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The Assumption

by Louise Norlie

photo of casket and flowersMartha and Samantha, in the same graduation class, were both considered "special," but for vastly different reasons.

Samantha was one of those rare people with a naturally generous and selfless spirit, even in her teenage years. From an early age, Samantha had always participated, with a true devotion and interest, in every charitable organization. She was extremely athletic, tireless, and strong, which gave her the ability to give of her energies openly. After high school, she became the only female firefighter in town.

Martha was physically disabled, making her hard to mistake and unique from head to foot. Martha was not considered a hero of the obvious, uniformed variety. Instead, she was lauded as one of those daily sources of inspiration who display a continual show of bravery by simply persisting in existence.

Martha did not know Samantha as well as others did; they were little more than friendly acquaintances in their school days. Yet, like everyone else, Martha admired Samantha. Years after high school graduation, Martha saw photos of her continual accomplishments and dramatic rescues in the local newspapers.

Then there came sad news. Samantha's face was featured in the obituary section, taking her place beside those who died at an old age. In the brief article with sparse details, Martha read that Samantha had died rescuing a handicapped woman from a burning building.

As a tribute to her classmate, Martha decided to take part in the funeral services.

When Martha entered the funeral home, a stranger immediately approached her.

"How are you feeling?" The question was asked with what seemed to be a specific intent and deep curiosity. The people whispering in clusters in the mortuary salon hushed and looked down at Martha, watching for her response. Everyone acted as if Martha's presence were very meaningful and momentous.

Martha was perplexed; hastily she replied, "fine," and indicated, politely, her objective to speak to the family.

Before she moved too far from the stranger, Martha soon realized what was happening. She knew almost no one there except Samantha's mother and brother. Everyone else thought that she was the disabled person saved in the fire. They did not realize Martha was there as someone who knew Samantha on a personal level.

At this time and place there was no way to make a wide scale correction of this error. The little parlor was not something you could shout across.

Martha felt eyes on her as she approached the coffin, and heard unvoiced questions addressed to her. How do you feel about having been died for? How do you feel about the sacrifice which has been made for you?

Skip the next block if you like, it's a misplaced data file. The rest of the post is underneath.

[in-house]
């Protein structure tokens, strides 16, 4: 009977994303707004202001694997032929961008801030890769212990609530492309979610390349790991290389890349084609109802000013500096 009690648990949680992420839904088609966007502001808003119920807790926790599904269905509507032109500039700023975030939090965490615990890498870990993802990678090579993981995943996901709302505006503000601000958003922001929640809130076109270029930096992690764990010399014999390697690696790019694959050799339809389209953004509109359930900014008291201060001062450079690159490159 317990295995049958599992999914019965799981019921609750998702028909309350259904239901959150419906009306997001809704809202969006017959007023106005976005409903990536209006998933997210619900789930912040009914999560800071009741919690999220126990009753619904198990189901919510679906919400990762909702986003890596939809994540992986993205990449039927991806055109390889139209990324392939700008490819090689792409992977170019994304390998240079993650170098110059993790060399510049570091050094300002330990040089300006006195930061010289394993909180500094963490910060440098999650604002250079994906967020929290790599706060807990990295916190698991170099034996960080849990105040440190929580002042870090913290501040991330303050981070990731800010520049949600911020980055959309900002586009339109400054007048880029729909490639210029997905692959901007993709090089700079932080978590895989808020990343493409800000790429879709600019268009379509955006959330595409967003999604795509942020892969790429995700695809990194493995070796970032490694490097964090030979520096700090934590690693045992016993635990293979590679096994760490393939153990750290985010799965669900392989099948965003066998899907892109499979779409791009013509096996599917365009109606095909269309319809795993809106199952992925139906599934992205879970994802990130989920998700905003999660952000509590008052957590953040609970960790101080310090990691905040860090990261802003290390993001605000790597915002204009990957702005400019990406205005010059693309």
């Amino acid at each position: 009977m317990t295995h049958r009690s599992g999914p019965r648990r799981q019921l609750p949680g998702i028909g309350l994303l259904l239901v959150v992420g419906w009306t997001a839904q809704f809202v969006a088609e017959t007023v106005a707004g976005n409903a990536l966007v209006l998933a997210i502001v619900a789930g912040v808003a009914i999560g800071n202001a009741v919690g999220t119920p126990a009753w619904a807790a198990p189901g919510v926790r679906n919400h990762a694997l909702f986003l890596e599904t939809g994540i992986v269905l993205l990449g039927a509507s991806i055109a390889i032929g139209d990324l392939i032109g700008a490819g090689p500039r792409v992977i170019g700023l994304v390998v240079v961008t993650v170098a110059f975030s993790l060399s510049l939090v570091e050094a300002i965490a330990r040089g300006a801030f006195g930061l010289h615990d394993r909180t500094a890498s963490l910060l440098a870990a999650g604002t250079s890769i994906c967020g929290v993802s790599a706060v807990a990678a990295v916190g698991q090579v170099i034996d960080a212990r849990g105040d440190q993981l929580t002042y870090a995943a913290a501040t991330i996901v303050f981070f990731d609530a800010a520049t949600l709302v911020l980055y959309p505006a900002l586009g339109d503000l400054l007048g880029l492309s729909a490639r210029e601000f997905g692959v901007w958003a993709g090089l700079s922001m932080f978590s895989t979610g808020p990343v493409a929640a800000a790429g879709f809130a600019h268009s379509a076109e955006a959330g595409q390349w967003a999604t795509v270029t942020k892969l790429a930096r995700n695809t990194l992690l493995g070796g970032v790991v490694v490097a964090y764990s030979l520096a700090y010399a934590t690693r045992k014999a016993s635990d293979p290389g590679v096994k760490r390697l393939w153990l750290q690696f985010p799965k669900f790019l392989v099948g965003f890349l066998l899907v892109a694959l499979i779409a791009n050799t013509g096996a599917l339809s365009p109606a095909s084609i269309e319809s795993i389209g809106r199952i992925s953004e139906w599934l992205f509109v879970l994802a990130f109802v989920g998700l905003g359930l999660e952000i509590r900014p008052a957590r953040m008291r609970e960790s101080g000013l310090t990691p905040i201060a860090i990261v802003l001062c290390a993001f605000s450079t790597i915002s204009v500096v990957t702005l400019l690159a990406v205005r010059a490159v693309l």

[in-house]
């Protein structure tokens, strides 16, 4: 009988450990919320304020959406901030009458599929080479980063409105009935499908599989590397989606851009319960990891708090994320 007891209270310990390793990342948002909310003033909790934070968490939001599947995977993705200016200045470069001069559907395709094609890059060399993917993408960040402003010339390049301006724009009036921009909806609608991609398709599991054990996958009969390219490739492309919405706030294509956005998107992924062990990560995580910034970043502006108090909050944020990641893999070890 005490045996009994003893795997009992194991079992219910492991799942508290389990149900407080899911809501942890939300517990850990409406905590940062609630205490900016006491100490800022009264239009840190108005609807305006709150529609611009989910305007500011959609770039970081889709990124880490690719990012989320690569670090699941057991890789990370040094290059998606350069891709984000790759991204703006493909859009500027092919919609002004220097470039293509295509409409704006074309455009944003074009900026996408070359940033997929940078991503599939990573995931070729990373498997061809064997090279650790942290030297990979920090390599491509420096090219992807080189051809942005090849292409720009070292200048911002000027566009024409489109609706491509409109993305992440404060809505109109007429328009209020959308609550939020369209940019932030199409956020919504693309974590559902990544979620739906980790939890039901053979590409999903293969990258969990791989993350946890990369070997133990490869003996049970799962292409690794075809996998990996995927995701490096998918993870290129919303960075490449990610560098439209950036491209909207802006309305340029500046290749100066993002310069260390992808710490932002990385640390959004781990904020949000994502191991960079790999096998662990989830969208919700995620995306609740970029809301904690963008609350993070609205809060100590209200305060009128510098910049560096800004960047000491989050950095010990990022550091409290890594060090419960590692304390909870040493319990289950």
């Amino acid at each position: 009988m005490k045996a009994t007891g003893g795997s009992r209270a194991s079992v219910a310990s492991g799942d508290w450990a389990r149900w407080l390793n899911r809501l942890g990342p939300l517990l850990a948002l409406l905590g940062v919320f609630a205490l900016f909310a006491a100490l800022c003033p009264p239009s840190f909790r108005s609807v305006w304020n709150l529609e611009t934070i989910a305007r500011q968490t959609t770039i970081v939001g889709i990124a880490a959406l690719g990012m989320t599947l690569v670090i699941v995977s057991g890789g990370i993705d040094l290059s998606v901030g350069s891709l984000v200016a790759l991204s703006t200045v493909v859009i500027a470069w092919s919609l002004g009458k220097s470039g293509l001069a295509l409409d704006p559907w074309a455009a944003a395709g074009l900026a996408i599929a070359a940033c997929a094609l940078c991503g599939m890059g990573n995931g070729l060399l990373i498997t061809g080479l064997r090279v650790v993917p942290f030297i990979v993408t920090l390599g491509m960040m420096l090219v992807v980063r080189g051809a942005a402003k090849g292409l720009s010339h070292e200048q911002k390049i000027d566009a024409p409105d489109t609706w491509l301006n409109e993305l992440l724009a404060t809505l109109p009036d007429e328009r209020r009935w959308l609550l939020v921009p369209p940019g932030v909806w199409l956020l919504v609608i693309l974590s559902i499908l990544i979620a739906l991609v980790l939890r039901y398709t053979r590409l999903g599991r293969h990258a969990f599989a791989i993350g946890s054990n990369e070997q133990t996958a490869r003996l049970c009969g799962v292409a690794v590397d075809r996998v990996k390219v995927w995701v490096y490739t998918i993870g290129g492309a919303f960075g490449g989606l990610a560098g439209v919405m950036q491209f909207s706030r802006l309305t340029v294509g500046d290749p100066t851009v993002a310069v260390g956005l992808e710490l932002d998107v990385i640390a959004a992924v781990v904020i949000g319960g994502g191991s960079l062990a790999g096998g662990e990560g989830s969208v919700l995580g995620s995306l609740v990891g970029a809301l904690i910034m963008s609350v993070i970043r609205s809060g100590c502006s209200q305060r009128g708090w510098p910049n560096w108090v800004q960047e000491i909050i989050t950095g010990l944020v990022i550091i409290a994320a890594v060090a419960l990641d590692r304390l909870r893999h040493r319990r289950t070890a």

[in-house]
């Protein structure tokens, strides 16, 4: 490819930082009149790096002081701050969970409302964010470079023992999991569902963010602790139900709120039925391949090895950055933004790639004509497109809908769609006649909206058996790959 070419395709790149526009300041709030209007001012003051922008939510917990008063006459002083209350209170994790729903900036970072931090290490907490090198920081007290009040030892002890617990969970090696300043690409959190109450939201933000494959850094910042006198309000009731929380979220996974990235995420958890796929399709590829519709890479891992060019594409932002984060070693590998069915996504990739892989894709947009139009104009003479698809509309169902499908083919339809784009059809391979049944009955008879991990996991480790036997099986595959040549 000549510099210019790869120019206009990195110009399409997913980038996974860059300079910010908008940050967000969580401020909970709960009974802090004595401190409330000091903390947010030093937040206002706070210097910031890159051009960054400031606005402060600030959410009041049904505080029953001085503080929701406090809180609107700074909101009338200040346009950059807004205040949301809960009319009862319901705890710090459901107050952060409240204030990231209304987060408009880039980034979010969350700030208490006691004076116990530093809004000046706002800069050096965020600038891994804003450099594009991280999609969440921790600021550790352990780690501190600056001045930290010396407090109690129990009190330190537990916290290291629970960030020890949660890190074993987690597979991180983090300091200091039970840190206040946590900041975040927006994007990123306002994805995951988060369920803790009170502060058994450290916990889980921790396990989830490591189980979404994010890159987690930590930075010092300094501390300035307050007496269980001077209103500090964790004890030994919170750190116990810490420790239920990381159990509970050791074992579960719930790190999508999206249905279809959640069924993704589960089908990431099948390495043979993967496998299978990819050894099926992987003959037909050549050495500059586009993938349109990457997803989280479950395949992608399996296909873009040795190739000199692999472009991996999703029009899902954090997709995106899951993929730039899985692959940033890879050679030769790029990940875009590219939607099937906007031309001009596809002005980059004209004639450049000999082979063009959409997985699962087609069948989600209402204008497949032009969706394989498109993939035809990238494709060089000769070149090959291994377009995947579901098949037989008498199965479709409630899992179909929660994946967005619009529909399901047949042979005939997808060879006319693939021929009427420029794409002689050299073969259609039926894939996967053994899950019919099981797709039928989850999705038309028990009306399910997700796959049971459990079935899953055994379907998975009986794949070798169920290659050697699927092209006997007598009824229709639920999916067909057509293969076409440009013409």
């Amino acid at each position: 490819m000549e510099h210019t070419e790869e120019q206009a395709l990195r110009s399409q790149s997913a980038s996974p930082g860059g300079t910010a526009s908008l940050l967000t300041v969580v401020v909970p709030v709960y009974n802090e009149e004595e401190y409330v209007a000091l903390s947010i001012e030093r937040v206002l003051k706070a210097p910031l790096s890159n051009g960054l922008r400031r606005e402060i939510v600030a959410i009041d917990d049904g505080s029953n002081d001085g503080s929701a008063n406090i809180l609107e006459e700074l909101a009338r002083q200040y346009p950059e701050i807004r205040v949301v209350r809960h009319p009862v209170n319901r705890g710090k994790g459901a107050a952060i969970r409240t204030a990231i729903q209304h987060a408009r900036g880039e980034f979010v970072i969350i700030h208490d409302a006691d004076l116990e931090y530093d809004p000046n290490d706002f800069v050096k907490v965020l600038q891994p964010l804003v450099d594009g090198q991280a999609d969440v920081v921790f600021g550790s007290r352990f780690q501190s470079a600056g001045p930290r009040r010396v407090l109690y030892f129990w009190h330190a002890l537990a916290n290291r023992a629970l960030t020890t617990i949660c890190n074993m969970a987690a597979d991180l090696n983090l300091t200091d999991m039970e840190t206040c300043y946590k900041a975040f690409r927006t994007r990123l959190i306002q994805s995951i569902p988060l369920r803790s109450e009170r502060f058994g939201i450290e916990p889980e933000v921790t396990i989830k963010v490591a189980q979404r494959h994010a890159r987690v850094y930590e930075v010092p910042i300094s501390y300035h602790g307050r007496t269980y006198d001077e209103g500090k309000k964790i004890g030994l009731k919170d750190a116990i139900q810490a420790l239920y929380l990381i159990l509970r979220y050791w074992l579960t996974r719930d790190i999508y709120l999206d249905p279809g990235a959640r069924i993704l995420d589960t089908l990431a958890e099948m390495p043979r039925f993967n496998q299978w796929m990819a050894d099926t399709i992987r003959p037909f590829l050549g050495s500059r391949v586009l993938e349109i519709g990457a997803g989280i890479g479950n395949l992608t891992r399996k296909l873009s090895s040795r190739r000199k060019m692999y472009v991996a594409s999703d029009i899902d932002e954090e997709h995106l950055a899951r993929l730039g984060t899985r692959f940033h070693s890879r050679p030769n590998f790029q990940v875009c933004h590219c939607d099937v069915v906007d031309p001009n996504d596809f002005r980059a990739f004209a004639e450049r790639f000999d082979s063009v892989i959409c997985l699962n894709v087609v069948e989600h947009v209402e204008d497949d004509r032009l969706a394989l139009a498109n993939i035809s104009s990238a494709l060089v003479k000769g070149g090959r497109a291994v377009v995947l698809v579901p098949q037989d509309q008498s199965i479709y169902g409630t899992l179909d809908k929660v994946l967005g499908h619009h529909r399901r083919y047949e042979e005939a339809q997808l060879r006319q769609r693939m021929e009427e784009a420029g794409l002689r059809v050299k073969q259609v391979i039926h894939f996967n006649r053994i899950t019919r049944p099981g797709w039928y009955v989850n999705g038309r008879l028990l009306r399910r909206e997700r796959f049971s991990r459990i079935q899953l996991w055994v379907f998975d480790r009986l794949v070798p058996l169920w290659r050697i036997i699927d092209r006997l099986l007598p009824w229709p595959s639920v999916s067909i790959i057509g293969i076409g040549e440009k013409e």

The mistaken assumptions were an unexpected and unwelcome distraction from Martha,s personal sense of sadness. With no other indication besides that she was a disabled woman, the instant conclusion was that she must be the twin celebrity in the tragedy, the survivor whose life was exchanged for that of Samantha. What other explanation could there be for her presence?

Samantha's younger brother Jim glimpsed Martha, and a strained smile winced at the corners of his mouth. It was pleasant for Martha to see someone familiar, and be recognized as a distinct individual. In her relief, she asked herself whether her impression could be merely paranoia. "Who do they think that I am?" Martha asked Jim after a moment, unsure if he would understand what she meant.

"They probably think you're the one she saved." Ah, he thought the same thing.

Martha paid her respects to the family who grimly thanked her for coming. She left the room quietly playing the role of the mysterious stranger of questionable importance, saying and doing nothing to counteract the false notion about her.

* * *

At the funeral service the next day, people spoke of how Samantha died doing what she loved, how valuable her life was, and how many more people she could have saved or helped had she lived. Hers seemed an expressly useful life, sustaining other lives perpetually. It seemed so unfair that this had to happen to her. No one tried to justify this heartbreaking misfortune by proclaiming that "everything happens for a reason" or "it is better this way."

In the back of the church, away from the crowd, Martha at last could meditate on the loss of her former classmate without provoking such confusion.

Louise Norlie has written a number of short stories and is working on her first novel. Visit Louise Norlie's blog.